A Foetus floating peacefully in its watery balloon, sucking its thumb, giving the odd kick, but for all the world, innocent, untouched, protected, biding its time until the shove into the real world. That's the standard image of life before birth.
Nine months of peace and quiet. Not.
While the genetic juggernaut has mesmerised many scientists, and the remainder have become submerged in scrutinising our bad habits for why we succumb in our thousands to ill-health or die prematurely from conditions such as heart disease, strokes and diabetes, a group of British scientists have been trying for 10 years to tell the world that a vital period of life has been ignored with major implications for preventing these conditions.
They believe that what happens not only in the first nine months of our own lives - but also in those womb-bound months of our mother, her mother and even her mother's mother - changes how our genes function and programmes our later susceptibility to major illnesses.
It all started when a five-year paper chase through the archives of Britain's records offices led Professor David Barker, director of the Medical Research Council's Environmental Epidemiology Unit at Southampton University, to a researcher's treasure trove.
The doubloons found were a series of turn-of-the century birth records in Hertfordshire, Sheffield and Preston which, for some unknown reason, were surprisingly large and detailed. They included not just the baby's weight but all manner of unusual measurements including head circumference, abdomen size, placenta weight and even the size of each mother's pelvis.
By tracing the lives of 16,000 people born between 1911 and 1930, the team have discovered that babies who weighed five and a half pounds or less were 50 per cent more likely to die of heart disease than the traditional seven-and-a-half pounder, and twice as likely as the bruisers who weighed nine and a half pounds or more. These light babies - who were not premature - were also three times more likely to develop non-insulin-dependent diabetes by adulthood, which is a major risk factor for heart disease.
But weight alone does not tell all about nutrition, says Professor Barker. "If you told me your weight, I wouldn't be able to recognise you on Southampton station, would I? The same goes for foetal experience. But if you know the head circumference of the baby and its length, its weight and size of the placenta, then you can make inferences about both the demand for nutrients and the extent to which that was met."
Working out these other links the team also found that babies who were thin or short at birth, whose bodies were out of proportion with their head size, or whose placenta was oversized, had vastly increased risks, 50 years or more later, of having high blood pressure, diabetes or high cholesterol - all of which are major contributors to heart attacks or strokes.
The findings have shaken the accepted wisdom, says Professor Barker, not because, in the genetic frenzy, most scientists do not accept that "nurture" influences the activities of our DNA at all, but because many have never considered that this influence could start long before the squall of birth.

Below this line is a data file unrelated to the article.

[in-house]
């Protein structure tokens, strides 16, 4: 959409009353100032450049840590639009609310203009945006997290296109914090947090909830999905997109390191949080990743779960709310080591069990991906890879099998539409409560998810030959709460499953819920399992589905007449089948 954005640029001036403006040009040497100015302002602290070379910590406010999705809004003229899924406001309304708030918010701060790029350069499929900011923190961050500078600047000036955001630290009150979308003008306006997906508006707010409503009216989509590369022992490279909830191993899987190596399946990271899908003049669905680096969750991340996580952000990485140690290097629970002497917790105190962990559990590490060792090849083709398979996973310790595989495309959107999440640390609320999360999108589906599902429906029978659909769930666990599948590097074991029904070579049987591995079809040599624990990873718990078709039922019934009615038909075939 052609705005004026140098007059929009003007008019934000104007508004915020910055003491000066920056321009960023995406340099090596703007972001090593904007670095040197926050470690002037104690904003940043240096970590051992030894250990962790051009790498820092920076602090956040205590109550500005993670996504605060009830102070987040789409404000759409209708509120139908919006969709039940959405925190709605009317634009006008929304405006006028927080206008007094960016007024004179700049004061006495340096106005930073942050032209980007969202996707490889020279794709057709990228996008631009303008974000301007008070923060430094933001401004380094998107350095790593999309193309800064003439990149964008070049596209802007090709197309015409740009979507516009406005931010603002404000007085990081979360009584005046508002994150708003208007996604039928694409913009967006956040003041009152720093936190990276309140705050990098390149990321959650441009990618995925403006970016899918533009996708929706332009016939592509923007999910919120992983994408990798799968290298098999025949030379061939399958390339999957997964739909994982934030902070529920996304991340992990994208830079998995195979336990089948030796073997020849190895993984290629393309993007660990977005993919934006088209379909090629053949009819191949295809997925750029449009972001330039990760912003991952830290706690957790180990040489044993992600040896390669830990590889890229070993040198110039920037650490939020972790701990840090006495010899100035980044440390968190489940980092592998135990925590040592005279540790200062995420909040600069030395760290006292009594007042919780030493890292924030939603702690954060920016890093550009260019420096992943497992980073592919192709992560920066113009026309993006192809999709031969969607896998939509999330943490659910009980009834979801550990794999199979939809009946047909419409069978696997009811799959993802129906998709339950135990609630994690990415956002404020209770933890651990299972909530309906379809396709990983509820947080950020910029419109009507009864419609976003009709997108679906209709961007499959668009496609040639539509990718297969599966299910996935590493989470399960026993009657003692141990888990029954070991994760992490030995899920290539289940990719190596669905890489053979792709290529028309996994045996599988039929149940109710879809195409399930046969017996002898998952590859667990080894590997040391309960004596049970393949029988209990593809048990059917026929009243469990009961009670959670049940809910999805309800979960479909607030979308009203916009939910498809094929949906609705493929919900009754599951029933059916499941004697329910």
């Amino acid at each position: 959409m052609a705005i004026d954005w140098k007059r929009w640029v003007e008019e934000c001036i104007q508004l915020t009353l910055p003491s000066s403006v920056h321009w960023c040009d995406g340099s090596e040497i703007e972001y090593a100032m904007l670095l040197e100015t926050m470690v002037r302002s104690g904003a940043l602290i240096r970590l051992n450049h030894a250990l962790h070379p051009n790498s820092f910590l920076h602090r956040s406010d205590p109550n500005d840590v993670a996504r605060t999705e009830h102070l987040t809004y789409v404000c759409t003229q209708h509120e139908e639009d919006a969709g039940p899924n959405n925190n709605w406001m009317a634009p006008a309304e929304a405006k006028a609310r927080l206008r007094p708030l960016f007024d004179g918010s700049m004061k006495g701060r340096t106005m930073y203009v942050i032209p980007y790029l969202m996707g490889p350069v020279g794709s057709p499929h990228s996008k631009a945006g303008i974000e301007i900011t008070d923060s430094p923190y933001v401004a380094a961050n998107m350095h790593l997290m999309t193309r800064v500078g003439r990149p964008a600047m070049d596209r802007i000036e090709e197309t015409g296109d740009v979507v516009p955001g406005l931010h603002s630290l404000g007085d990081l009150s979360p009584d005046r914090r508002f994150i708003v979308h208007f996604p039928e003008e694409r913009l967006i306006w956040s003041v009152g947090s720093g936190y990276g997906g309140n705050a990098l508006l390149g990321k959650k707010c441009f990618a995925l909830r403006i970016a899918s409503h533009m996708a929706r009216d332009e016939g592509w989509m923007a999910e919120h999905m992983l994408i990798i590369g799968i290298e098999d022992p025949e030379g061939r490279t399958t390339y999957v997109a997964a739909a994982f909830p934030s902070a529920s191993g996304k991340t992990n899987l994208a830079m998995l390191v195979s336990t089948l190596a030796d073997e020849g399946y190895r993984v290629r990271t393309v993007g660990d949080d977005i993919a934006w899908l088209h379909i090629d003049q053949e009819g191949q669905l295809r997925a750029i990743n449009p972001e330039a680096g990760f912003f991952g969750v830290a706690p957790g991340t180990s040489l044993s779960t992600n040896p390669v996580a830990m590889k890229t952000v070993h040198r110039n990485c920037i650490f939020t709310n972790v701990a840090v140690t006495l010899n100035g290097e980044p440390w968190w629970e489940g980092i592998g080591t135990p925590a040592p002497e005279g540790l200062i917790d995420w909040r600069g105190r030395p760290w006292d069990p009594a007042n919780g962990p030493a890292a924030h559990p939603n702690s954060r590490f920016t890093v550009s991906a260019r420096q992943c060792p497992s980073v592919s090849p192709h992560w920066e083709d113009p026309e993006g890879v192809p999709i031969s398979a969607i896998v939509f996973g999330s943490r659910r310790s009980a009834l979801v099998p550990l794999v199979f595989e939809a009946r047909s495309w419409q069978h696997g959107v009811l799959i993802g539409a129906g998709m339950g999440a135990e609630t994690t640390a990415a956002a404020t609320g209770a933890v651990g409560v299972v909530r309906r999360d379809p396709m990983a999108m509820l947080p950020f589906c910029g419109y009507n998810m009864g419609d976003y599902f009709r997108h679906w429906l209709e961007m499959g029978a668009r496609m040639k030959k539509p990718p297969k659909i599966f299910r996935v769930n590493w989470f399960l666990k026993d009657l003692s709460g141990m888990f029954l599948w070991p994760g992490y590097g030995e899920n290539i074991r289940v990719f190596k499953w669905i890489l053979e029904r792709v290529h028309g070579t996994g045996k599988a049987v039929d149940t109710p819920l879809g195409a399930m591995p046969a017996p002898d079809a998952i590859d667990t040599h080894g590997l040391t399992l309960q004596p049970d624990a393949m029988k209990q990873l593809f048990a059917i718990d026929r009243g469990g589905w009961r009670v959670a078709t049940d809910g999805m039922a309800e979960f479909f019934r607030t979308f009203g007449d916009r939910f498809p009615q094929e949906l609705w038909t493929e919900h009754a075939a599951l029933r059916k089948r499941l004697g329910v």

So how does it work?
Cell division is the major activity of our early foetal life. Between fertilisation and adulthood, a total of 47 cycles of cell division take place, and 42 of these happen before birth. Each different tissue has critical periods of rapid growth during which having exactly the right supply of nutrients and oxygen is vital for their optimal development.
But, if either, or both, are in short supply, the foetus' evolutionary instinct is to protect the brain or the growth of the placenta and it shunts the lion's share of the reduced goodies in their direction by slowing the rate of growth elsewhere.
This go-slow can permanently change size or cell make-up of body parts, or alter the activity of certain genes - starting a time bomb ticking in a baby's body that cannot be changed after birth. Our cells no longer increase in number, but just grow in size.
Take, for example, babies born with a short body out of proportion to their head size. According to Professor Barker's hypothesis, their under- nutrition occurs in late pregnancy. To protect the brain, the foetus slows the growth of the liver which is at a critical point of development, permanently disrupting its ability to break down cholesterol and regulate blood-clotting factors such as fibrinogen - key players in the heart disease equation.
Animal studies also show that a lack of protein at this critical time affects two particular liver enzymes which don't normally become active until after birth. This means nutrition in the womb is actually changing the way genes express their proteins, says Professor Barker. Kidney growth may be slower too. This can reduce their ability later in life to cope with dietary salt, which pushes up blood pressure creating another major risk factor in heart disease.
Reduced rations late in pregnancy also seem to damage our reaction to growth hormone, which drives growth after birth. Instead of being used, it appears to stay in the blood stream, causing the heart to grow unhealthily bigger and triggering the plaque build-up that eventually leads to narrowed arteries.